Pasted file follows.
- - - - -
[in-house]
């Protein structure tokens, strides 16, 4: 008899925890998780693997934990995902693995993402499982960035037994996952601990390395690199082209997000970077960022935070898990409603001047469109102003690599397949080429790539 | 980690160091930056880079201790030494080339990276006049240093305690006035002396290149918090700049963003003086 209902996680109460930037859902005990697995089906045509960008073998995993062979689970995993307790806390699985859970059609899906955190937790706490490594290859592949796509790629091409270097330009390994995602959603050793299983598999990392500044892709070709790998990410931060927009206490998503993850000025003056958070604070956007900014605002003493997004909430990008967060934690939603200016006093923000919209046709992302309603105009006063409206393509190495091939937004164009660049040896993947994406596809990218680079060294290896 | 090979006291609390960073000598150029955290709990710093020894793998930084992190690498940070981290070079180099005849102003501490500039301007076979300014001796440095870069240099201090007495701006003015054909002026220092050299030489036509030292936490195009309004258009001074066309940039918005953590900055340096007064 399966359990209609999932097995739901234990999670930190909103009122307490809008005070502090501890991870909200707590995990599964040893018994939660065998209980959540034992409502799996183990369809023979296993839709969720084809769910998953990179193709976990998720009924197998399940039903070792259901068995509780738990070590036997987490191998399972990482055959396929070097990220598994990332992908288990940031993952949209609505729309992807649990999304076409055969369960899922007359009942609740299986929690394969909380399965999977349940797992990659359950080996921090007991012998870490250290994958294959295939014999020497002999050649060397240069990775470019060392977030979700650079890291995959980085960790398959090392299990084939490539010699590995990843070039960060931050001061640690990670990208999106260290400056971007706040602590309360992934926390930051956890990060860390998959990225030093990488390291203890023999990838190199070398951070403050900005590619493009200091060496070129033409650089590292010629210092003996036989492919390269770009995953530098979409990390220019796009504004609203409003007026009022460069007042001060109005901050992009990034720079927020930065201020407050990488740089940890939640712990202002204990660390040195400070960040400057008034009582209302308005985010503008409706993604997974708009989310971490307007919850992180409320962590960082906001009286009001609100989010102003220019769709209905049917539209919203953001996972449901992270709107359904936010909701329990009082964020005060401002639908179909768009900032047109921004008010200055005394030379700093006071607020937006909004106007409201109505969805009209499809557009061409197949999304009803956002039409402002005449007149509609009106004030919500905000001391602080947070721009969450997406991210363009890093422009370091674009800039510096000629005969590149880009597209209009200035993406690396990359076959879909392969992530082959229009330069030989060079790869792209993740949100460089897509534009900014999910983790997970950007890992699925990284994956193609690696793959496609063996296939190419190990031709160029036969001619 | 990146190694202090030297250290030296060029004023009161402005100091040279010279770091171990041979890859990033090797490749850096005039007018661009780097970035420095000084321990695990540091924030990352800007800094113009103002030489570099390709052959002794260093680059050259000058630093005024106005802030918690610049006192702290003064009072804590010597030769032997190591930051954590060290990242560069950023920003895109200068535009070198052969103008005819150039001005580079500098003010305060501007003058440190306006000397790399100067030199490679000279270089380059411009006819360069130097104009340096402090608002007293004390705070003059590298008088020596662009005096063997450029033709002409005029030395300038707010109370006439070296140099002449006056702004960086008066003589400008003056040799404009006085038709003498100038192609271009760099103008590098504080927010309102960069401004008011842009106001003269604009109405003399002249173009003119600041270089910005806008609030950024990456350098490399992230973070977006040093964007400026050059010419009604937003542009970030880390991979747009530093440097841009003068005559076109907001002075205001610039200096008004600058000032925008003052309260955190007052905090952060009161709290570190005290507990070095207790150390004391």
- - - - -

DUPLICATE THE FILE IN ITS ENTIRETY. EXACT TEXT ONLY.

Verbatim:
[in-house]
């Protein structure tokens, strides 16, 4: 008899925890998780693997934990995902693995993402499982960035037994996952601990390395690199082209997000970077960022935070898990409603001047469109102003690599397949080429790539 | 980690160091930056880079201790030494080339990276006049240093305690006035002396290149918090700049963003003086 209902996680109460930037859902005990697995089906045509960008073998995993062979689970995993307790806390699985859970059609899906955190937790706490490594290859592949796509790629091409270097330009390994995602959603050793299983598999990392500044892709070709790998990410931060927009206490998503993850000025003056958070604070956007900014605002003493997004909430990008967060934690939603200016006093923000919209046709992302309603105009006063409206393509190495091939937004164009660049040896993947994406596809990218680079060294290896 | 090979006291609390960073000598150029955290709990710093020894793998930084992190690498940070981290070079180099005849102003501490500039301007076979300014001796440095870069240099201090007495701006003015054909002026220092050299030489036509030292936490195009309004258009001074066309940039918005953590900055340096007064 399966359990209609999932097995739901234990999670930190909103009122307490809008005070502090501890991870909200707590995990599964040893018994939660065998209980959540034992409502799996183990369809023979296993839709969720084809769910998953990179193709976990998720009924197998399940039903070792259901068995509780738990070590036997987490191998399972990482055959396929070097990220598994990332992908288990940031993952949209609505729309992807649990999304076409055969369960899922007359009942609740299986929690394969909380399965999977349940797992990659359950080996921090007991012998870490250290994958294959295939014999020497002999050649060397240069990775470019060392977030979700650079890291995959980085960790398959090392299990084939490539010699590995990843070039960060931050001061640690990670990208999106260290400056971007706040602590309360992934926390930051956890990060860390998959990225030093990488390291203890023999990838190199070398951070403050900005590619493009200091060496070129033409650089590292010629210092003996036989492919390269770009995953530098979409990390220019796009504004609203409003007026009022460069007042001060109005901050992009990034720079927020930065201020407050990488740089940890939640712990202002204990660390040195400070960040400057008034009582209302308005985010503008409706993604997974708009989310971490307007919850992180409320962590960082906001009286009001609100989010102003220019769709209905049917539209919203953001996972449901992270709107359904936010909701329990009082964020005060401002639908179909768009900032047109921004008010200055005394030379700093006071607020937006909004106007409201109505969805009209499809557009061409197949999304009803956002039409402002005449007149509609009106004030919500905000001391602080947070721009969450997406991210363009890093422009370091674009800039510096000629005969590149880009597209209009200035993406690396990359076959879909392969992530082959229009330069030989060079790869792209993740949100460089897509534009900014999910983790997970950007890992699925990284994956193609690696793959496609063996296939190419190990031709160029036969001619 | 990146190694202090030297250290030296060029004023009161402005100091040279010279770091171990041979890859990033090797490749850096005039007018661009780097970035420095000084321990695990540091924030990352800007800094113009103002030489570099390709052959002794260093680059050259000058630093005024106005802030918690610049006192702290003064009072804590010597030769032997190591930051954590060290990242560069950023920003895109200068535009070198052969103008005819150039001005580079500098003010305060501007003058440190306006000397790399100067030199490679000279270089380059411009006819360069130097104009340096402090608002007293004390705070003059590298008088020596662009005096063997450029033709002409005029030395300038707010109370006439070296140099002449006056702004960086008066003589400008003056040799404009006085038709003498100038192609271009760099103008590098504080927010309102960069401004008011842009106001003269604009109405003399002249173009003119600041270089910005806008609030950024990456350098490399992230973070977006040093964007400026050059010419009604937003542009970030880390991979747009530093440097841009003068005559076109907001002075205001610039200096008004600058000032925008003052309260955190007052905090952060009161709290570190005290507990070095207790150390004391």